Story: Evan “Evo” Yates
Photography: Will Stern
When referring to classic cars, the term “original” represents diverse ideologies to different people. Some say that an original old-school should literally not be touched at all, sitting as it would have on the dealership floor decades ago. Others subscribe to the notion that as long as the original parts are retained—no matter how custom—then the vehicle is original. And while the definition is unambiguous on the auction block at Barrett Jackson, down in the land of prismatic paint and flamboyant fiberglass, the term is perceived a bit different.
When this 1973 Caprice convertible was entrusted to local builder Alex “Chino” Perez of Miami Gardens, Florida, the car was undeniably original—bone stock with extremely low mileage. “When he brought the car to me, it was burgundy with a white interior, white top and 7,000 original miles,” explains Chino. “Nothing had been touched and the car didn’t need anything.” As Chino explains, when the Caprice’s owner delivered the car, he had hopes of making a legit run in the heavily saturated South Florida Donk game. Chino continues, “He wanted everything close to original, just with lots of chrome and candy.”
Needless to say, if any single aspect can make or break a Donk, especially in South Florida, it’s the paint, so extra attention was paid to the process. Ricardo and Mario of Miami Hialeah Paint (MHP) were enlisted to tackle the project, taking the car’s owner’s ideas to the next level. “He just wanted root beer, but the painter talked him into the orange fade, and when he saw it he fell in love,” says Chino. “You don’t see too many cars with that type of tone to it.” In fact he’s right: The unique and flawless transition from burnt orange to root beer brown gives the vibrant ’vert a glow unlike any other Donk. To match the exterior, the guts received an O.G. brown tweed makeover by the famous Joey from Classic Upholstery in Medley. “It’s a clean look and the tweed is easy to work with, and the owner specifically requested tweed,” says Chino.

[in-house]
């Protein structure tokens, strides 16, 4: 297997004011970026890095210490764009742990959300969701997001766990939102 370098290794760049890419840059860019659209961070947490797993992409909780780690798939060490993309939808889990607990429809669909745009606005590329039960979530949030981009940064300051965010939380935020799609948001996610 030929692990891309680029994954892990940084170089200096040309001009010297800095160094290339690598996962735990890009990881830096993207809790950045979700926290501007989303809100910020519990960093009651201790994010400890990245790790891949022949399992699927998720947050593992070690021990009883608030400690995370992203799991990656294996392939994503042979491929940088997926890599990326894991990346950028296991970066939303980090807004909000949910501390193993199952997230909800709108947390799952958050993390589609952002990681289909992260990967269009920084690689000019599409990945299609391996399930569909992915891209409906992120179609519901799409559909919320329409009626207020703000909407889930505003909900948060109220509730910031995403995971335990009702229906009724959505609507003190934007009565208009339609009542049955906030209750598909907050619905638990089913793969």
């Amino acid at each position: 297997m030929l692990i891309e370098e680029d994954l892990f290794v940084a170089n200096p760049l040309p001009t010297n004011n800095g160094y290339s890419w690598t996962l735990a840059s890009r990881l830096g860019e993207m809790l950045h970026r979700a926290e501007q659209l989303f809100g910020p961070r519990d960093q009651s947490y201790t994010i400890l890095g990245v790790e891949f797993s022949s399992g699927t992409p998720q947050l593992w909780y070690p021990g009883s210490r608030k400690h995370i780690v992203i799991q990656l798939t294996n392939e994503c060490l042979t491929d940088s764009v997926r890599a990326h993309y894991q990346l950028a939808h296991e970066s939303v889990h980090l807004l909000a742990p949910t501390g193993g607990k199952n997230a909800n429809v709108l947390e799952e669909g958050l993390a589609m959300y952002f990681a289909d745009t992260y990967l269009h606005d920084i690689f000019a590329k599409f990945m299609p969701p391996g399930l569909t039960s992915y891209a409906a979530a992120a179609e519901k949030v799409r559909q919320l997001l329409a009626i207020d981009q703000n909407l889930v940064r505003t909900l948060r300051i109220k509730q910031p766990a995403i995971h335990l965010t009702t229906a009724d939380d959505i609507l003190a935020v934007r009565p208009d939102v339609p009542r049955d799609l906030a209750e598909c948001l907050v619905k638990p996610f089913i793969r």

The drive train and suspension, which are Chino’s specialty, were also kept original in terms of numbers-matching equipment, even though they received their fair share of upgrades. Chino removed various suspension parts—such as the control arms, springs and a few steering components—and had them chromed. Chino also added larger Baer brakes painted to match the car, and he upgraded the rotors, as well. Under the hood, Chino refreshed the factory 400 small-block, upgrading it to a 406 and converting it to a roller motor with a roller cam and roller rockers, aluminum Edelbrock heads and a Holley 750 cfm double-pump carburetor. “That thing will move, and you can still drive it every day with the A/C on,” proclaims Chino. To complete the package, a set of 26-inch Forgiato GTR wheels were added, a wheel never seen on a Donk at the time. “It’s a good wheel because it’s open, so you can see all the suspension and brakes really well,” says Chino. Now that the car has been on the street for almost a year, it’s proven time and time again that it’s worthy of the boulevard and the podium.
Spec The Technique:
Year/Make/Model: 1973 Chevrolet Caprice convertible
Performance: 406 small-block roller motor; roller cam; rebuilt and upgraded 350 transmission; 3000 stall converter; aluminum Edelbrock heads; Holley 750 CFM double-pump carburetor; MSD ignition; Moser Engineering axles; narrowed rear end
Exterior: House of Kolor Kandy Orange paint with root beer fade; billet grille with Forgiato emblem; chrome suspension and header panel; brown top
Interior: Brown tweed interior; custom center console; billet steering wheel
Ice: Four MMATS Procast Series P3.0 15-inch subwoofers, M3000.05D amplifier; eight Beyma Pro Neo 6-inch speakers, four AST 05 tweeters; Pioneer AVH-P4400BH head unit; two Alpine PDX-F4 amplifiers; Audio Control 6XS electronic crossover; Dakota Digital dash and LED taillights
Wheels/Tires: 26-inch staggered Forgiato GTR wheels; Pirelli tires, 275/25/26